Contact: Kingston Reif, Director for Disarmament and Threat Reduction Policy, (202) 463-8270 x104
Updated: March 2018
On April 8, 2010, Russia and the United States signed the New Strategic Arms Reduction Treaty (New START). The treaty requires the sides to limit the number of deployed strategic nuclear warheads to no more than 1,550 and fielded delivery platforms to 700. The treaty also permits the United States and Russia to conduct 18 annual on-site inspections of facilities operated by the other country. Biannual data exchanges indicate the current state of their strategic forces. For a factsheet on Russian nuclear forces, click here.
Both the United States and Russia met these limits by the February 2018 deadline, and the limits will hold until February 2021. The United States declared that it had met its New START limits on Feb. 5 and it released its latest aggregate numbers of strategic offensive arms on Feb. 22. It has not yet released information on its updated force structure on New START, although the Department of Defense released a factsheet in 2014 on how it intended to alter the U.S. nuclear force structure under New START, which is described below.
Under New START, the
• Under the treaty, the United States retains up to 400 deployed Minuteman III ICBMs, all with a single warhead, and an additional 54 non-deployed silo launchers of ICBMs that remain in a warm, operational status.
• Some bombers were converted to conventional-only missions (not accountable under New START), and approximately 60 deployed nuclear-capable bombers have been retained. Bombers are not on alert or loaded with weapons in peacetime, and New START counting rules allow each bomber to be counted as “one” deployed warhead, even though bombers can carry up to 16-20 nuclear weapons.
In addition to the treaty limit of 700 deployed systems, the treaty allows for 800 deployed and non-deployed missile launchers, and bombers. The United States retains around 454 deployed and non-deployed ICBM launchers, up to 280 deployed and non-deployed SLBM launchers, and up to 66 deployed and non-deployed heavy bombers.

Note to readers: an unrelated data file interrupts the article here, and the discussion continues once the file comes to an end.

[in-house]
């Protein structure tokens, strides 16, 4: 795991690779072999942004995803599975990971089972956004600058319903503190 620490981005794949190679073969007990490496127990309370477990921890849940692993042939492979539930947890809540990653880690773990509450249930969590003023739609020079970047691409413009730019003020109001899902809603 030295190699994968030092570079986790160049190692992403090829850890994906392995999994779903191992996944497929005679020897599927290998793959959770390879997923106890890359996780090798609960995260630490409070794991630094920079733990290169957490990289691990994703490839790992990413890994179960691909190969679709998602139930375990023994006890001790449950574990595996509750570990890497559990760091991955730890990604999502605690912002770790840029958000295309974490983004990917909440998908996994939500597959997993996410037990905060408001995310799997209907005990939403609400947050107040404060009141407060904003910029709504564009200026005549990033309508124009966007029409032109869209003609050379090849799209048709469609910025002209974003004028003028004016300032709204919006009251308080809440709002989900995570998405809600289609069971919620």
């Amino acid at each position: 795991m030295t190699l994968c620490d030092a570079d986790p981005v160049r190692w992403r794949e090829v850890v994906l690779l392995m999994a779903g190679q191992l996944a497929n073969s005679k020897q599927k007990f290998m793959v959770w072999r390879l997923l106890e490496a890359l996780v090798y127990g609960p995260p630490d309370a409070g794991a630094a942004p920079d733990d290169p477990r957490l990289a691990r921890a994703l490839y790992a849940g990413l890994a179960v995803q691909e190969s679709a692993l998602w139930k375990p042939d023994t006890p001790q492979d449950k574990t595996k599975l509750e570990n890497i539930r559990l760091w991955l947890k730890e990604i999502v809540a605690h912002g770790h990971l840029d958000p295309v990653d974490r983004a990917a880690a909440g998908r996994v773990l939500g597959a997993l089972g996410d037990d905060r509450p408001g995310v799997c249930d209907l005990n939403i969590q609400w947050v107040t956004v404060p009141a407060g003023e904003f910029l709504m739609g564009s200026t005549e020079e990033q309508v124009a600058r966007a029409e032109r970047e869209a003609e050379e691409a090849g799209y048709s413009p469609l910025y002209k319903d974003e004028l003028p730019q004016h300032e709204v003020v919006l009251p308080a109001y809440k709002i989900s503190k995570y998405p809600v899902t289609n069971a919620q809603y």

The strategic forces that remain under the treaty are currently being upgraded or replaced. Over the 30 years, the administration plans to invest an estimated 1.2 trillion dollars to modernize the nuclear weapons complex and nuclear delivery systems. For more on U.S. nuclear modernization, see U.S. Nuclear Modernization Programs.
Under New START, both sides release aggregate data on their stockpiles every six months. The table below reflects the most recent detailed data released as of September 1, 2017. The United States affirmed on Feb. 5 that it met New START limits and released updated information on Feb. 22 about its deployed strategic delivery systems, deployed warheads and deployed and non-deployed launchers but it has not yet released updated detailed information about its delivery systems included in the chart below.
This table shows how the deployed U.S. strategic nuclear stockpile will decline by 2018, when reductions under New START would be completed.
All figures are from official sources except for shaded warhead numbers, which are best estimates. New START counts each bomber as one warhead, even though bombers can carry many more.
Trident II D5
-Updated by Marissa Papatola